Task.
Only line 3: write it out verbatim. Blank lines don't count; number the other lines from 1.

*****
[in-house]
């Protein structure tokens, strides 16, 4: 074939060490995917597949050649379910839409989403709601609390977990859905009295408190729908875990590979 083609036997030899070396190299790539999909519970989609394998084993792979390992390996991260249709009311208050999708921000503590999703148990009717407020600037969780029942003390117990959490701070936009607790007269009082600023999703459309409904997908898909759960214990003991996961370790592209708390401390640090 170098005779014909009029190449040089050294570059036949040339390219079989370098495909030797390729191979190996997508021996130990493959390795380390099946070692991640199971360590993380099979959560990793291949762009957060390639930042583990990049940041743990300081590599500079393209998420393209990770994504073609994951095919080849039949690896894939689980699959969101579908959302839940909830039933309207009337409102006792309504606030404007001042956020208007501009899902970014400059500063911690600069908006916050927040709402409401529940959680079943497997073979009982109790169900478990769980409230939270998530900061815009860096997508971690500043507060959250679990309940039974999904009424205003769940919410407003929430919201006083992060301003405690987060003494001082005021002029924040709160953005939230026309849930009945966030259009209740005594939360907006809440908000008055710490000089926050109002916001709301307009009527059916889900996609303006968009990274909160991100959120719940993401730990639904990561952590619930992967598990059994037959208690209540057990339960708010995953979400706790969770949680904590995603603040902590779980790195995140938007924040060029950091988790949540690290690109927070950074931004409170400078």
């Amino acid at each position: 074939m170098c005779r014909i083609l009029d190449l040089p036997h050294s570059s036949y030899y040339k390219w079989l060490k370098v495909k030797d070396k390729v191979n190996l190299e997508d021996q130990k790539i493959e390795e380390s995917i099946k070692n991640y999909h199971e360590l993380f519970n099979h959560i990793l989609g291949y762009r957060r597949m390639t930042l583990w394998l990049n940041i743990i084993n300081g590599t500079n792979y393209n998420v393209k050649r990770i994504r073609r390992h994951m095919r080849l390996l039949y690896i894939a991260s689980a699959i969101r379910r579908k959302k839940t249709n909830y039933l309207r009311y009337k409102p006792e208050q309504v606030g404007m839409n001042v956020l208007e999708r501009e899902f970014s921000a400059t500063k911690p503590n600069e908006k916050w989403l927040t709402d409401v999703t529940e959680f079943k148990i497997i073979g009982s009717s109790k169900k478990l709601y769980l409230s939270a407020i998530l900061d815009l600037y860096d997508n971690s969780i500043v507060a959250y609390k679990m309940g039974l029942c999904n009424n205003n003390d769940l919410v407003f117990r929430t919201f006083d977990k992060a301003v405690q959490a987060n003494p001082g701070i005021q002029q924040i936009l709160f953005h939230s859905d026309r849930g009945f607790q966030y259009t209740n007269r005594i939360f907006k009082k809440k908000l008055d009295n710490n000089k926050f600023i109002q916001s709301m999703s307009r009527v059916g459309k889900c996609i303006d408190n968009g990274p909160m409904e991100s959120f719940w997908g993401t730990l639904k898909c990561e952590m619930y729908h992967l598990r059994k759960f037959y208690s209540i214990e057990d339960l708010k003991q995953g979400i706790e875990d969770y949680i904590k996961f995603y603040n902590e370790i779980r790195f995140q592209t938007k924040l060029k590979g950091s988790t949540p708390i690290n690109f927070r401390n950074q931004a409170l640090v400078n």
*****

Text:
């Amino acid at each position: 074939m170098c005779r014909i083609l009029d190449l040089p036997h050294s570059s036949y030899y040339k390219w079989l060490k370098v495909k030797d070396k390729v191979n190996l190299e997508d021996q130990k790539i493959e390795e380390s995917i099946k070692n991640y999909h199971e360590l993380f519970n099979h959560i990793l989609g291949y762009r957060r597949m390639t930042l583990w394998l990049n940041i743990i084993n300081g590599t500079n792979y393209n998420v393209k050649r990770i994504r073609r390992h994951m095919r080849l390996l039949y690896i894939a991260s689980a699959i969101r379910r579908k959302k839940t249709n909830y039933l309207r009311y009337k409102p006792e208050q309504v606030g404007m839409n001042v956020l208007e999708r501009e899902f970014s921000a400059t500063k911690p503590n600069e908006k916050w989403l927040t709402d409401v999703t529940e959680f079943k148990i497997i073979g009982s009717s109790k169900k478990l709601y769980l409230s939270a407020i998530l900061d815009l600037y860096d997508n971690s969780i500043v507060a959250y609390k679990m309940g039974l029942c999904n009424n205003n003390d769940l919410v407003f117990r929430t919201f006083d977990k992060a301003v405690q959490a987060n003494p001082g701070i005021q002029q924040i936009l709160f953005h939230s859905d026309r849930g009945f607790q966030y259009t209740n007269r005594i939360f907006k009082k809440k908000l008055d009295n710490n000089k926050f600023i109002q916001s709301m999703s307009r009527v059916g459309k889900c996609i303006d408190n968009g990274p909160m409904e991100s959120f719940w997908g993401t730990l639904k898909c990561e952590m619930y729908h992967l598990r059994k759960f037959y208690s209540i214990e057990d339960l708010k003991q995953g979400i706790e875990d969770y949680i904590k996961f995603y603040n902590e370790i779980r790195f995140q592209t938007k924040l060029k590979g950091s988790t949540p708390i690290n690109f927070r401390n950074q931004a409170l640090v400078n």